Some historians think Sun Tzu did not, in fact, rise to the rank of general in the Chinese military due to the lack of historical evidence of his existence, and the opinion that such talented individuals usually do not rise above certain military ranks due to their genius. The reason such individuals would often not rise above this rank was that the emperor would feel threatened by their power and cunning.

Other historians believe The Art of War was written by a collection of other individuals within the military around approximately the same time Sun Tzu may have lived; while additional scholars think he was one of these contributors.

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The military manual is believed to have been written around B. Throughout this historical period, there were many advancements, including the shift from predominately chariot armies to organized armies consisting of primarily infantry and some cavalry, as well as the development of great literary works that became the basis for Chinese religious and social beliefs in the following years. The main philosophical schools of thought at the time were Taoism and Confucianism, although the philosophy of Legalism was the central governing body under which the Qin Emperors ruled.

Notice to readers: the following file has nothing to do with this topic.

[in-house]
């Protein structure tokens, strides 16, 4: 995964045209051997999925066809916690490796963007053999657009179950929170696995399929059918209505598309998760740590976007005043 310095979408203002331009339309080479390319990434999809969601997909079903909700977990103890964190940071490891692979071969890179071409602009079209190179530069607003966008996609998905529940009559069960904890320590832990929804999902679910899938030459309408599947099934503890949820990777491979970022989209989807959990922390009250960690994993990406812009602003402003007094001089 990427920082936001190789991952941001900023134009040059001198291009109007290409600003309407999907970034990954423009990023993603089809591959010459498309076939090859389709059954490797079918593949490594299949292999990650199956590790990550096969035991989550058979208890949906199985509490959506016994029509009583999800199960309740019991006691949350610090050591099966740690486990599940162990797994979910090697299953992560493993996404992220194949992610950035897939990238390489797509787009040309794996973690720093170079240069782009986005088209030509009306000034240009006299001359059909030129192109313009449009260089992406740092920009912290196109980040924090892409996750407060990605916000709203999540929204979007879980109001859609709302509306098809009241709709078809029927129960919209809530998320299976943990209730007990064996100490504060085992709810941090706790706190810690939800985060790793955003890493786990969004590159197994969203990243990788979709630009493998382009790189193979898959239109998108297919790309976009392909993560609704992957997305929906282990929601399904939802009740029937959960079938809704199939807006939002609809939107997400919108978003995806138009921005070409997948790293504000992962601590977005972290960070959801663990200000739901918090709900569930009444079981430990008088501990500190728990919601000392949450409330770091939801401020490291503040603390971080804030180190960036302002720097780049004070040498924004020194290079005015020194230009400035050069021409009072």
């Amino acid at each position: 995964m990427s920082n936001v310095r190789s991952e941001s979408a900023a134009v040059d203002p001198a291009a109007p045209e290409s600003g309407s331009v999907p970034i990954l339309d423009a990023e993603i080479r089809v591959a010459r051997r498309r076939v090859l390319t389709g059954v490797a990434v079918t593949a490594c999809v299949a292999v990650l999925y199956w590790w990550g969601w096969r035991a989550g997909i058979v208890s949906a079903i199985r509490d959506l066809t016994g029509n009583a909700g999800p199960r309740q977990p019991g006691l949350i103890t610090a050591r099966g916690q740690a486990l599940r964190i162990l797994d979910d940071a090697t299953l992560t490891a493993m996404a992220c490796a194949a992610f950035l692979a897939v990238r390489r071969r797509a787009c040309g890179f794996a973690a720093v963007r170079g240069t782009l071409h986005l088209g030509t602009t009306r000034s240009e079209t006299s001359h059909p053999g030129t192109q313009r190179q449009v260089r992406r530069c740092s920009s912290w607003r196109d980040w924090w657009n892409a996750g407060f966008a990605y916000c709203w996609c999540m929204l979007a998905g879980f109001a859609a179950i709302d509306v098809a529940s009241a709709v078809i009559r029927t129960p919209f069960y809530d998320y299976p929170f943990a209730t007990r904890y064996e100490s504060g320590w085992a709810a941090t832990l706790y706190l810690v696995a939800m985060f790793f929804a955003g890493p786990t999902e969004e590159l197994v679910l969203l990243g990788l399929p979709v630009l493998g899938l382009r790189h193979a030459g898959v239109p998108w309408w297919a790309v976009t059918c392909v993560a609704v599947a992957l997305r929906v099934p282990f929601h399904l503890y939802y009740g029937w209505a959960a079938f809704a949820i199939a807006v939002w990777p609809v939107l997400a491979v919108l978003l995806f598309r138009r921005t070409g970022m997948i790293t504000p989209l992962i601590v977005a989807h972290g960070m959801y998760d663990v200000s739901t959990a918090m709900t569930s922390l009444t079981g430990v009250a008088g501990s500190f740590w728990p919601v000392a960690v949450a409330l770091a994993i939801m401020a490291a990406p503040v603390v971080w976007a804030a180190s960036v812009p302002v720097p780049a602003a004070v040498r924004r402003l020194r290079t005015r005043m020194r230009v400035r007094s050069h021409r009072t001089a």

Although the book garnered great respect in Eastern traditions, its introduction into Western cultures occurred in , when a Jesuit missionary, Father Amiot, translated the book into French. However, the first English translation is less than one hundred years old and became widely known when Captain E. Calthrop published his version in Since then, various translators and historians most notably James Clavell in have updated the translation, resulting in a more comprehensive version, which is read extensively today.